Modern Ruin: The Future is Already Here

By Grant Gee

tate-modern-chris-cornish.jpg Tate Modern, 2003

A beautiful collection but a tautology from the start.

“Ruination is the shadow of progress and utopian thinking.” (from the catalogue)

More than that. The modern is ruin. Each footstep towards utopia leaving ruins like worm casts behind. Faust to Mao.

A beautiful collection but all too successful, opening up with two little words: Modern. Ruins. – cracks through which pours…..just about everything that defines (defined?) the modern predicament.

Orpheus’ gaze and Piranesi and Dore, Sir John Soane, Roger Fenton, George Simmel and The Hindenberg, Finnegan’s Wake and the burning of the Crystal Palace, 9/11 and Germany Year Zero, CGI Armageddon and Le Corbusier, ‘maisons tropicales’ in the Congo, Bauhaus in Tel Aviv, Beckett and Barbara Hepworth, The Red Desert, Brasilia, Welles and Kafka, Stalker and the Manchester of Unknown Pleasures, Ballard, Benjamin, Marx, God and Albert Speer… and what we’ve done to the atmosphere…

It gets hard to think of much you could exclude.

A beautiful collection and the trouble with ruins: the blissful aesthetics of the things. Makes us opiate, camera toting, Ballard-infected, Angels of History: blasted, backs to the future, snapping and scanning the ever growing mountains of debris at our feet, dopey grins on our faces.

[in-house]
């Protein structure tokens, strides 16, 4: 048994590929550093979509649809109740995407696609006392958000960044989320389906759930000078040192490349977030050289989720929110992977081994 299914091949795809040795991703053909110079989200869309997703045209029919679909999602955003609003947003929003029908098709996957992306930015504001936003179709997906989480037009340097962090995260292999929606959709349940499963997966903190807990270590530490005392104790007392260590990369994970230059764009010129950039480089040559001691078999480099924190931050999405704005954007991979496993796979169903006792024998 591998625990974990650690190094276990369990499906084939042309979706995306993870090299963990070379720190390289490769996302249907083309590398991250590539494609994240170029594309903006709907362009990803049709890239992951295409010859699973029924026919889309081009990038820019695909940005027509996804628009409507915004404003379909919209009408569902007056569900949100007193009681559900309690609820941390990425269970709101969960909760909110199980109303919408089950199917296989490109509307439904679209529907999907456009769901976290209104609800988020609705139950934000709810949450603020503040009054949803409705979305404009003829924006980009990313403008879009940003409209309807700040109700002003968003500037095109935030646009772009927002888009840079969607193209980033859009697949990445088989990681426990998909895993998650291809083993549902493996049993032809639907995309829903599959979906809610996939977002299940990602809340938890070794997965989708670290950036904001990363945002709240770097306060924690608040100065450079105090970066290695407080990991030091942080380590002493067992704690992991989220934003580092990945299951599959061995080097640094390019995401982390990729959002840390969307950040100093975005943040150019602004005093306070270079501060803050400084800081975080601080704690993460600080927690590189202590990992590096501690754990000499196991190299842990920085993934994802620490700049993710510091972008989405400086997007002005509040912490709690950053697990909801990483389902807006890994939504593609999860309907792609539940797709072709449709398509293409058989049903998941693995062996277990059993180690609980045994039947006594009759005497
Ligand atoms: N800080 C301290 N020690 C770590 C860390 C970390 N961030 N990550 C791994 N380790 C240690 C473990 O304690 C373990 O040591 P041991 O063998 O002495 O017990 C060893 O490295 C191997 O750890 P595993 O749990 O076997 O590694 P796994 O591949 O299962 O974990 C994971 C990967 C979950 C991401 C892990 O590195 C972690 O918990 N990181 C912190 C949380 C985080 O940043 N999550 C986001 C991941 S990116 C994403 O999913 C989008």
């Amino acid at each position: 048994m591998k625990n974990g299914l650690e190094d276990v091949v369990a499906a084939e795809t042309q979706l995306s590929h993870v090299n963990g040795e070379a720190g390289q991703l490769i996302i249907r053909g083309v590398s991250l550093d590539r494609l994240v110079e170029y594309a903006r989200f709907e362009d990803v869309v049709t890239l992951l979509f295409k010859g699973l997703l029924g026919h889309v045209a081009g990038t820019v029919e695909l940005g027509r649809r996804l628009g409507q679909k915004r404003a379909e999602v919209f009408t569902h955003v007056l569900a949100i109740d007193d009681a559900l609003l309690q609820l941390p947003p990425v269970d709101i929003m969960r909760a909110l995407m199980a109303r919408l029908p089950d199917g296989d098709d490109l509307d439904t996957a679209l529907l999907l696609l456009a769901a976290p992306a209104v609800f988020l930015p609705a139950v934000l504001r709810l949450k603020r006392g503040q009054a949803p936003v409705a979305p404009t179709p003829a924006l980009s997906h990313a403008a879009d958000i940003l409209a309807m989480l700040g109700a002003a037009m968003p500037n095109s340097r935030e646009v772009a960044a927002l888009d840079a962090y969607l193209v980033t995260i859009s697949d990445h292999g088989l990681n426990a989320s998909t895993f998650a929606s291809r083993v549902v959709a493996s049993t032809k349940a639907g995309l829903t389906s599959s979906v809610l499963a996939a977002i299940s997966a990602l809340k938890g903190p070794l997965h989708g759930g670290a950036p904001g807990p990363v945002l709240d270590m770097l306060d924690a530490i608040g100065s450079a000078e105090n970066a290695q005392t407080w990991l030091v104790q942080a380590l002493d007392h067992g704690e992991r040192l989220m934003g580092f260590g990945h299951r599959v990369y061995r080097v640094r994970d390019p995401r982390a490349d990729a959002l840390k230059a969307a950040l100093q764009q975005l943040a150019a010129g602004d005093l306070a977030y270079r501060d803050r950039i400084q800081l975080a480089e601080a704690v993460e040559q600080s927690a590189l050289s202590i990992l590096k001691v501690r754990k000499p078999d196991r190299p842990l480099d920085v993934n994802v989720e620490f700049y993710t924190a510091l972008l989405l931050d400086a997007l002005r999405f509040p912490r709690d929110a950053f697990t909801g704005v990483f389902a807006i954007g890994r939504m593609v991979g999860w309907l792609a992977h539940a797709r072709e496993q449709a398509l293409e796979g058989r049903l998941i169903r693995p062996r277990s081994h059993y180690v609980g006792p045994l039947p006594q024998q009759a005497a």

doomed-tracey-moffatt.jpgDoomed, 2007

Maybe it’s best just to keep the blinkers on and state, po-faced, that, “the unprecedented scale of disasters and war in the modern period created an abundance of physical and philosophical ruins.” (from the catalogue)

Maybe it’s best to see this exhibition more simply as another verse in the song Goodbye 20th Century. Whatever, two pieces seem to carry the tune particularly well: Joseph Gandy’s 1798 watercolour from Soane’s collection, The Bank of England, London: View of the Rotunda Imagined as a Ruin, and Bill Morrison’s Decasia, which, as time goes by (it was completed in 2001) seems, in its dark psychedelia, its procession of spectres shadow boxing with chemistry, really to have nailed ‘The End’: the physical decay of the utopian, essential, Modern art. The alternative Histoire(s) du cinema.

A beautiful exhibition though a tautology from the start and an unasked question at the end. If The Modern is over, is it ever possible to speak of postmodern ruins? And if it’s not, then what on earth is all this junk at our feet?

Modern Ruin, an exhibition and screening programme, showed at Queensland Art Gallery / Gallery of Modern Art, Brisbane from 12 July – 12 October 2008. The catalogue is available for purchase online.

Grant Gee is a filmmaker. His latest work, Joy Division, won Best Documentary prize at the Grierson Awards 2008. He is developing a feature with Jeff Noon and an essay film inspired by WG Sebald.